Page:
Shipping rates soared tenfold, and big companies turned to extreme measures to deliver their goods. Walmart, Costco and Target began chartering their own ships to ferry products from Asia and hired thousands of new warehouse employees and truck drivers.
Smaller companies like Catch Co. were struggling to keep up. As soon as Apple launched a new iPhone, for example, the available shipping containers vanished, diverted to ship Apple’s products overseas.
The timing could not have been worse for Catch Co., which was seeing demand for its poles, lures and other products surge, as fishing became an ideal pandemic hobby. The company turned briefly to air freighting products to meet demand, but at five or six times the cost of sea freight, it cut into the company’s profits.
The supply chain woes became an even bigger problem for Catch Co.’s “12 Days of Fishmas” calendar, which featured the company’s plastic worms, silver fish hooks and painted lures hiding behind cardboard windows. The calendar, which retails for $24.98, was a “big deal” for the company, Mr. MacGuidwin said. It would account for more than 15 percent of the company’s holiday sales and introduce customers to its other products. But it had an expiration date: Who would buy an advent calendar after Christmas?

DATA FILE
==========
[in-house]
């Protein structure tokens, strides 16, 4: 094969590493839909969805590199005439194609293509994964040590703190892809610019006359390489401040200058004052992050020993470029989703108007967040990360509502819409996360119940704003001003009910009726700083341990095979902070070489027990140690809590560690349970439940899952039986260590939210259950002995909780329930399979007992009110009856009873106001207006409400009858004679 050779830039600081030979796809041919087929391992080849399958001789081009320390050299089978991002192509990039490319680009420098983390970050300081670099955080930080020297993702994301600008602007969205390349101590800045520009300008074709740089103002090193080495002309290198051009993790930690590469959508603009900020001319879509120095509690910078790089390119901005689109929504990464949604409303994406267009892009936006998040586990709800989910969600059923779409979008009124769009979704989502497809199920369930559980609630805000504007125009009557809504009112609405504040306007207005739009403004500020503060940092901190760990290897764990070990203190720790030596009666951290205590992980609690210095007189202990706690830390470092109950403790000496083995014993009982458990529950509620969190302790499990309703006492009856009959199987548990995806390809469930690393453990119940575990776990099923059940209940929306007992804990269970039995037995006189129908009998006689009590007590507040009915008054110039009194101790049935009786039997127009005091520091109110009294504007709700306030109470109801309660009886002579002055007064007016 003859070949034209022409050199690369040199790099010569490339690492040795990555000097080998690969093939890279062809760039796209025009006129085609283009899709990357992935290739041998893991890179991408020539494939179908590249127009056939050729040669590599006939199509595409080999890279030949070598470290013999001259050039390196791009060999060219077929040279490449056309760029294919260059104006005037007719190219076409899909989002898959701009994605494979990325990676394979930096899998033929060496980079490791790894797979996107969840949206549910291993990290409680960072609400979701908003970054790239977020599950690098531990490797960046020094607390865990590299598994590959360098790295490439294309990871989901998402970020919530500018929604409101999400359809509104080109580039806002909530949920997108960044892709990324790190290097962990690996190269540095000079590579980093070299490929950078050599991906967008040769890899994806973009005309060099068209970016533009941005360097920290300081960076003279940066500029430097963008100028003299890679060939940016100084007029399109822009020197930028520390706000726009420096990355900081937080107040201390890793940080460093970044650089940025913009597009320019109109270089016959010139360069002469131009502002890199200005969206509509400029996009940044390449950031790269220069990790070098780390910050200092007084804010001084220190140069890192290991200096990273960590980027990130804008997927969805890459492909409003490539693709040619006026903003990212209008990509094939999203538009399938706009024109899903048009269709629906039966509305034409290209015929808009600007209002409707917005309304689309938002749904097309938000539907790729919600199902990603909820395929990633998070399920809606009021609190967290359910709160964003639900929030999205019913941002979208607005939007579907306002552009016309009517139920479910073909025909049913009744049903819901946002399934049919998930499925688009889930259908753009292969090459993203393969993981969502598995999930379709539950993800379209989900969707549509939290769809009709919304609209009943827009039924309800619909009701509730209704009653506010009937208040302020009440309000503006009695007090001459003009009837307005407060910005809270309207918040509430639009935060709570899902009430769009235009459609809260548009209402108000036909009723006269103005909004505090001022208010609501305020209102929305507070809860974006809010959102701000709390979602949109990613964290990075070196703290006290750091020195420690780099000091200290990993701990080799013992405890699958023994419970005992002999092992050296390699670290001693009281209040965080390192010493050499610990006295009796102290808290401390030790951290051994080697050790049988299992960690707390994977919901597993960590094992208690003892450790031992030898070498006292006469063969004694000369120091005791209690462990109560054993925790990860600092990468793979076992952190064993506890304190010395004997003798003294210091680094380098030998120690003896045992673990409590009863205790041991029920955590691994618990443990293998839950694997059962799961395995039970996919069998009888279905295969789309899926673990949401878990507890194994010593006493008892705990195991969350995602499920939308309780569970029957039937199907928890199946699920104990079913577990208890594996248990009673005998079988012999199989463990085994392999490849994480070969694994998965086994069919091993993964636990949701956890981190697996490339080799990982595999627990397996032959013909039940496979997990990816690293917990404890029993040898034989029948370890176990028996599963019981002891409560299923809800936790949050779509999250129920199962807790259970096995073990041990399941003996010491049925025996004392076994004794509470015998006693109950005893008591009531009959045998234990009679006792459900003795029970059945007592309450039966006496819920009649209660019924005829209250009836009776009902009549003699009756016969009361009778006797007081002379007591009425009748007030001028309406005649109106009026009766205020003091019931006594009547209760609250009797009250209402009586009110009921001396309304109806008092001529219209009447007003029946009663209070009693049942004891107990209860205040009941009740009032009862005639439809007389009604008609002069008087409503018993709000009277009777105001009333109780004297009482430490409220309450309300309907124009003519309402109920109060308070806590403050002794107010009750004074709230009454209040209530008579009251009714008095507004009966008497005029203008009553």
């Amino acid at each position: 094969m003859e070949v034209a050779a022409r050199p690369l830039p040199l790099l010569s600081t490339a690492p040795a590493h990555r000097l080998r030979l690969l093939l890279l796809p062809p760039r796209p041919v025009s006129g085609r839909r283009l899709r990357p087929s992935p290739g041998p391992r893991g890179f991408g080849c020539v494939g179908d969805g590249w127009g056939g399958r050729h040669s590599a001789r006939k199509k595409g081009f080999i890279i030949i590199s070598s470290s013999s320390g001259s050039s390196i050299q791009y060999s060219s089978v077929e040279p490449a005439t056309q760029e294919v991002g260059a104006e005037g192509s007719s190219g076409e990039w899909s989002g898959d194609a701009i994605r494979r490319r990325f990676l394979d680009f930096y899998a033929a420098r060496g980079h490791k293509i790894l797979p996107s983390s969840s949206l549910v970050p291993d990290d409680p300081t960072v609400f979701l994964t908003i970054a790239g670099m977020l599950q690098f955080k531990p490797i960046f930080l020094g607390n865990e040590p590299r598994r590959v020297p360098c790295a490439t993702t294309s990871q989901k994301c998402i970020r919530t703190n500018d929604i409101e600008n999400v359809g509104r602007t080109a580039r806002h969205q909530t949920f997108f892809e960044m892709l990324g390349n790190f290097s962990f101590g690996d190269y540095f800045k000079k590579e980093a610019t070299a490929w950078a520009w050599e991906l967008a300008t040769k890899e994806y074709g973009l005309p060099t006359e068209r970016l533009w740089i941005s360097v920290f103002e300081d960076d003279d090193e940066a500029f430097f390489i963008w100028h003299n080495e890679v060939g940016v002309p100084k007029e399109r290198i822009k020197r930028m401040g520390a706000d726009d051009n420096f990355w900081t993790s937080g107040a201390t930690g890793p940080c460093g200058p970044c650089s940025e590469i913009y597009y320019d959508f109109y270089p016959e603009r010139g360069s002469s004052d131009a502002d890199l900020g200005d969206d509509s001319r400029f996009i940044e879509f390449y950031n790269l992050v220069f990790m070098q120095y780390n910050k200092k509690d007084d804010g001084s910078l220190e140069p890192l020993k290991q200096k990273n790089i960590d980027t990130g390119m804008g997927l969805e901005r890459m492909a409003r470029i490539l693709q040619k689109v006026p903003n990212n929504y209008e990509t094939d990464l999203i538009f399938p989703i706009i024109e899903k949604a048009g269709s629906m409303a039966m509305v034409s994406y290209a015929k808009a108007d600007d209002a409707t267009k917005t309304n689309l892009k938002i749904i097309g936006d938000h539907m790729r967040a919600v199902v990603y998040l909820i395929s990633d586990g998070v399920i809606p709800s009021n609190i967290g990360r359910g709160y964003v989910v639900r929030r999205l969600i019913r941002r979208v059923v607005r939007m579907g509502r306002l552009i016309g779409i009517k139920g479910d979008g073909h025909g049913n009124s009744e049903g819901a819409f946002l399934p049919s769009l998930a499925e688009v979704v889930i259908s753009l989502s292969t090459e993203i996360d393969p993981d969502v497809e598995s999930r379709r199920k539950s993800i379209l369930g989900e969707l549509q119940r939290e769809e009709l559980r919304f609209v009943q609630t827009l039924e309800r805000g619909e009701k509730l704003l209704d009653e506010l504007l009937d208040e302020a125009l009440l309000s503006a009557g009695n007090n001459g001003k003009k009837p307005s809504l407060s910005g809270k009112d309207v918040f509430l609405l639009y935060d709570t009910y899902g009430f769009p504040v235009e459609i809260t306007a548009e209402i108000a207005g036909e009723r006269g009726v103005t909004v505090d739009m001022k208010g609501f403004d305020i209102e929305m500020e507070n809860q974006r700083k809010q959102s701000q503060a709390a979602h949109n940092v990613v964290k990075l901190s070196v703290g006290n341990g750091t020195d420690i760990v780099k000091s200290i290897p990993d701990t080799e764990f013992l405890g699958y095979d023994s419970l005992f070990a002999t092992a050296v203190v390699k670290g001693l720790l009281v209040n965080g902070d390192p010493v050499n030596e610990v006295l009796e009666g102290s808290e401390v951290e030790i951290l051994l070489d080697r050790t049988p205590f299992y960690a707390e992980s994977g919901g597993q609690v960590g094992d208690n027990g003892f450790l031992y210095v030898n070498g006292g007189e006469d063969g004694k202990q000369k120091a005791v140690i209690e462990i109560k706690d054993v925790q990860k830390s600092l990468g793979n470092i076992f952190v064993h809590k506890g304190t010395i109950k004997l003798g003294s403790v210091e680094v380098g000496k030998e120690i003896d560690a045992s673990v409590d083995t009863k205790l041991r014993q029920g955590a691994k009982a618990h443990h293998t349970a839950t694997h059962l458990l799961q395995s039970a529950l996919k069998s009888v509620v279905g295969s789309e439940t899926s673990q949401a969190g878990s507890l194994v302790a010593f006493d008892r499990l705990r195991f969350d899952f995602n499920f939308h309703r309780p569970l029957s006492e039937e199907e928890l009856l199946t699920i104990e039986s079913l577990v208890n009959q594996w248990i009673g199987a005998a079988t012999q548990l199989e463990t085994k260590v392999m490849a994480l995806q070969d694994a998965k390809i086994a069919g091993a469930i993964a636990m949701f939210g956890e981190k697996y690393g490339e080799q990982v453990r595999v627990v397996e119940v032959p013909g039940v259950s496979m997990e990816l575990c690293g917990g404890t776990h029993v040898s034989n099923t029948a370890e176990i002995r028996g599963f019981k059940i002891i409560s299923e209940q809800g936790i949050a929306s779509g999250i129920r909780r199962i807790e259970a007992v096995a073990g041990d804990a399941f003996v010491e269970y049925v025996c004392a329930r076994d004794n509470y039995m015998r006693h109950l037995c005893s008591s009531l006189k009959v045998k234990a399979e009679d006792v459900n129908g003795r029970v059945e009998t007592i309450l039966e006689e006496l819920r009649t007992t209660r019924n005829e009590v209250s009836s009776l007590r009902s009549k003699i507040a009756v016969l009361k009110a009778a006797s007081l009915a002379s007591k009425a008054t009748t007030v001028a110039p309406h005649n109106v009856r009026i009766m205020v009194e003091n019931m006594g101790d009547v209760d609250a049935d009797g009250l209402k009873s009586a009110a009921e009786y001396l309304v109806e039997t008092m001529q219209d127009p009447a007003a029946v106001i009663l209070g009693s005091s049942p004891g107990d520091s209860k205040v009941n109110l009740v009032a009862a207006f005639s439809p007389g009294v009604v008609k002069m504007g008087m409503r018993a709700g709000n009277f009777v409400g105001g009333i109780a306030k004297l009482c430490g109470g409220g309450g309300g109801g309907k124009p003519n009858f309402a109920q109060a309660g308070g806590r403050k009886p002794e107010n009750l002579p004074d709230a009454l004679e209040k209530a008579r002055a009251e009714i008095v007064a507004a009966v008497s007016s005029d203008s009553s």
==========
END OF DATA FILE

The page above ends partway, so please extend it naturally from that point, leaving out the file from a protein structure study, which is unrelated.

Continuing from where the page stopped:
Mr. MacGuidwin thought briefly about storing late arrivals for next year before realizing the calendar said “2021.”
“It cannot be sold after Christmas,” he said. “It is a scrapped product after that.”
Like many American companies, Catch Co. had tried to prepare for the global delays.